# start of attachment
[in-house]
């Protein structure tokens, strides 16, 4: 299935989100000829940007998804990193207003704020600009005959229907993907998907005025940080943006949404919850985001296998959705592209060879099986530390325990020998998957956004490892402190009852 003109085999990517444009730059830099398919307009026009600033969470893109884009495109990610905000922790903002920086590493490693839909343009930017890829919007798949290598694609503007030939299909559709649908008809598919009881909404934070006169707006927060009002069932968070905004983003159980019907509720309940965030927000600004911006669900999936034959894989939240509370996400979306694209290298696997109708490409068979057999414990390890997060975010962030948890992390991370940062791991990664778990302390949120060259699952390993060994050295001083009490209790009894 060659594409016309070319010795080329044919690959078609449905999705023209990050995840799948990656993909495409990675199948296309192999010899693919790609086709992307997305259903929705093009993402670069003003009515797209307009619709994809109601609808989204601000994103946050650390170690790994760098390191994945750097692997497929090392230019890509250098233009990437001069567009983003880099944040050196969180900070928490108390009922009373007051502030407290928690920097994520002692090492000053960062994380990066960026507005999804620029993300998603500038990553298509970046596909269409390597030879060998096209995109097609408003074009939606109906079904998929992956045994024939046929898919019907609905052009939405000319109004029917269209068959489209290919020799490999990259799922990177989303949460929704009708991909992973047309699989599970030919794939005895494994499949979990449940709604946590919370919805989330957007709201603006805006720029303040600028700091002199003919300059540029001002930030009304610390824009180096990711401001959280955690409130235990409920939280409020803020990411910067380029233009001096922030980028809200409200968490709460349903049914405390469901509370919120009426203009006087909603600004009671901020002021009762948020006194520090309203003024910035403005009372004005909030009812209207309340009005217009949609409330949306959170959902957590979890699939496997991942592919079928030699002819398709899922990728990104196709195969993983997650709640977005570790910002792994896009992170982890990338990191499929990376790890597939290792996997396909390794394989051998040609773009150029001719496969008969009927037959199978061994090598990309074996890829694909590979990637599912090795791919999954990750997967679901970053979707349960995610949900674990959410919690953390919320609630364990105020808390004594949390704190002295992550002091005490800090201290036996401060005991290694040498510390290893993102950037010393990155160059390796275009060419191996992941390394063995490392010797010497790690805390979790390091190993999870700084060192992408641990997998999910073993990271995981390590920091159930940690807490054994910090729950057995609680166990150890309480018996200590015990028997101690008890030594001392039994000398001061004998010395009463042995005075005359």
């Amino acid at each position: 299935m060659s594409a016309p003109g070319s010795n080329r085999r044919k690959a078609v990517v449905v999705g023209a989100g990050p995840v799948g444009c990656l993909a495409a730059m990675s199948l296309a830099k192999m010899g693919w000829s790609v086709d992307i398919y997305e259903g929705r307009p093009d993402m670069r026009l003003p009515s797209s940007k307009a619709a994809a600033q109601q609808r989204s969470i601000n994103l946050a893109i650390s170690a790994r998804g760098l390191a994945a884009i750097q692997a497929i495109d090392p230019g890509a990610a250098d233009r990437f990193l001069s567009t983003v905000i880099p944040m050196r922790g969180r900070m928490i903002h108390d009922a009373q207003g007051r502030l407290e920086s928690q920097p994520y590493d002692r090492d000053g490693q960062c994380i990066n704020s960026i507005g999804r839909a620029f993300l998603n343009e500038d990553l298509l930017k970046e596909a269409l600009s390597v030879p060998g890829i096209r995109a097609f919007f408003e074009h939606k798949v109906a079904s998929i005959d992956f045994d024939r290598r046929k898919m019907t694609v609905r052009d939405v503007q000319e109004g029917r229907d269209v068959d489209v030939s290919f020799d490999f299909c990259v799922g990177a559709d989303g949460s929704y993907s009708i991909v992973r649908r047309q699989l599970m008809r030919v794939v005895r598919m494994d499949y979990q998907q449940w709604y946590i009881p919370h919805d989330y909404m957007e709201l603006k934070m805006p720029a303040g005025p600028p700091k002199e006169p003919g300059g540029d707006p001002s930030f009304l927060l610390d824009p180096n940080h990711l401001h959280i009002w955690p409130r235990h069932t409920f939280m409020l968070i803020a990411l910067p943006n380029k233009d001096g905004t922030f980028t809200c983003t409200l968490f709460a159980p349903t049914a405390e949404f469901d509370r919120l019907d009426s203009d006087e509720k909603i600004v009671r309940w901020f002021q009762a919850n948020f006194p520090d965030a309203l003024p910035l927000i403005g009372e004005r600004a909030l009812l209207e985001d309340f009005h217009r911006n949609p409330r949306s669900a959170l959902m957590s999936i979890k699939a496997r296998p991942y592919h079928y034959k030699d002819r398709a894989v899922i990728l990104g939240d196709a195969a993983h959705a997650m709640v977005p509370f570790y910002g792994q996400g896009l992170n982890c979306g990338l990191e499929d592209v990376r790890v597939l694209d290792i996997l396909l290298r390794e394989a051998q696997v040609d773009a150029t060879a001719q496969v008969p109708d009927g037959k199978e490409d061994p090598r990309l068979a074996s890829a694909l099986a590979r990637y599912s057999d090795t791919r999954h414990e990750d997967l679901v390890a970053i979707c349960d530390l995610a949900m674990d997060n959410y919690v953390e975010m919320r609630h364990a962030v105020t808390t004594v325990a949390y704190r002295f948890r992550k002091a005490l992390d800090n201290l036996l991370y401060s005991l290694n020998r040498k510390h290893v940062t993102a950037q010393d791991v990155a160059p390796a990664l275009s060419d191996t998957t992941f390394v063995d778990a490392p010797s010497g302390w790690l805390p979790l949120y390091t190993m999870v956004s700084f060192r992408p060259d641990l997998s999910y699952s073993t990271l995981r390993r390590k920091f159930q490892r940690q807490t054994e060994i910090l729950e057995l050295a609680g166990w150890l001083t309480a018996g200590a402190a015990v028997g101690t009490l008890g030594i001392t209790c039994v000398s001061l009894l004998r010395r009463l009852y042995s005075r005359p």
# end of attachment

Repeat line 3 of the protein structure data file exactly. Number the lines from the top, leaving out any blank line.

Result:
């Amino acid at each position: 299935m060659s594409a016309p003109g070319s010795n080329r085999r044919k690959a078609v990517v449905v999705g023209a989100g990050p995840v799948g444009c990656l993909a495409a730059m990675s199948l296309a830099k192999m010899g693919w000829s790609v086709d992307i398919y997305e259903g929705r307009p093009d993402m670069r026009l003003p009515s797209s940007k307009a619709a994809a600033q109601q609808r989204s969470i601000n994103l946050a893109i650390s170690a790994r998804g760098l390191a994945a884009i750097q692997a497929i495109d090392p230019g890509a990610a250098d233009r990437f990193l001069s567009t983003v905000i880099p944040m050196r922790g969180r900070m928490i903002h108390d009922a009373q207003g007051r502030l407290e920086s928690q920097p994520y590493d002692r090492d000053g490693q960062c994380i990066n704020s960026i507005g999804r839909a620029f993300l998603n343009e500038d990553l298509l930017k970046e596909a269409l600009s390597v030879p060998g890829i096209r995109a097609f919007f408003e074009h939606k798949v109906a079904s998929i005959d992956f045994d024939r290598r046929k898919m019907t694609v609905r052009d939405v503007q000319e109004g029917r229907d269209v068959d489209v030939s290919f020799d490999f299909c990259v799922g990177a559709d989303g949460s929704y993907s009708i991909v992973r649908r047309q699989l599970m008809r030919v794939v005895r598919m494994d499949y979990q998907q449940w709604y946590i009881p919370h919805d989330y909404m957007e709201l603006k934070m805006p720029a303040g005025p600028p700091k002199e006169p003919g300059g540029d707006p001002s930030f009304l927060l610390d824009p180096n940080h990711l401001h959280i009002w955690p409130r235990h069932t409920f939280m409020l968070i803020a990411l910067p943006n380029k233009d001096g905004t922030f980028t809200c983003t409200l968490f709460a159980p349903t049914a405390e949404f469901d509370r919120l019907d009426s203009d006087e509720k909603i600004v009671r309940w901020f002021q009762a919850n948020f006194p520090d965030a309203l003024p910035l927000i403005g009372e004005r600004a909030l009812l209207e985001d309340f009005h217009r911006n949609p409330r949306s669900a959170l959902m957590s999936i979890k699939a496997r296998p991942y592919h079928y034959k030699d002819r398709a894989v899922i990728l990104g939240d196709a195969a993983h959705a997650m709640v977005p509370f570790y910002g792994q996400g896009l992170n982890c979306g990338l990191e499929d592209v990376r790890v597939l694209d290792i996997l396909l290298r390794e394989a051998q696997v040609d773009a150029t060879a001719q496969v008969p109708d009927g037959k199978e490409d061994p090598r990309l068979a074996s890829a694909l099986a590979r990637y599912s057999d090795t791919r999954h414990e990750d997967l679901v390890a970053i979707c349960d530390l995610a949900m674990d997060n959410y919690v953390e975010m919320r609630h364990a962030v105020t808390t004594v325990a949390y704190r002295f948890r992550k002091a005490l992390d800090n201290l036996l991370y401060s005991l290694n020998r040498k510390h290893v940062t993102a950037q010393d791991v990155a160059p390796a990664l275009s060419d191996t998957t992941f390394v063995d778990a490392p010797s010497g302390w790690l805390p979790l949120y390091t190993m999870v956004s700084f060192r992408p060259d641990l997998s999910y699952s073993t990271l995981r390993r390590k920091f159930q490892r940690q807490t054994e060994i910090l729950e057995l050295a609680g166990w150890l001083t309480a018996g200590a402190a015990v028997g101690t009490l008890g030594i001392t209790c039994v000398s001061l009894l004998r010395r009463l009852y042995s005075r005359p």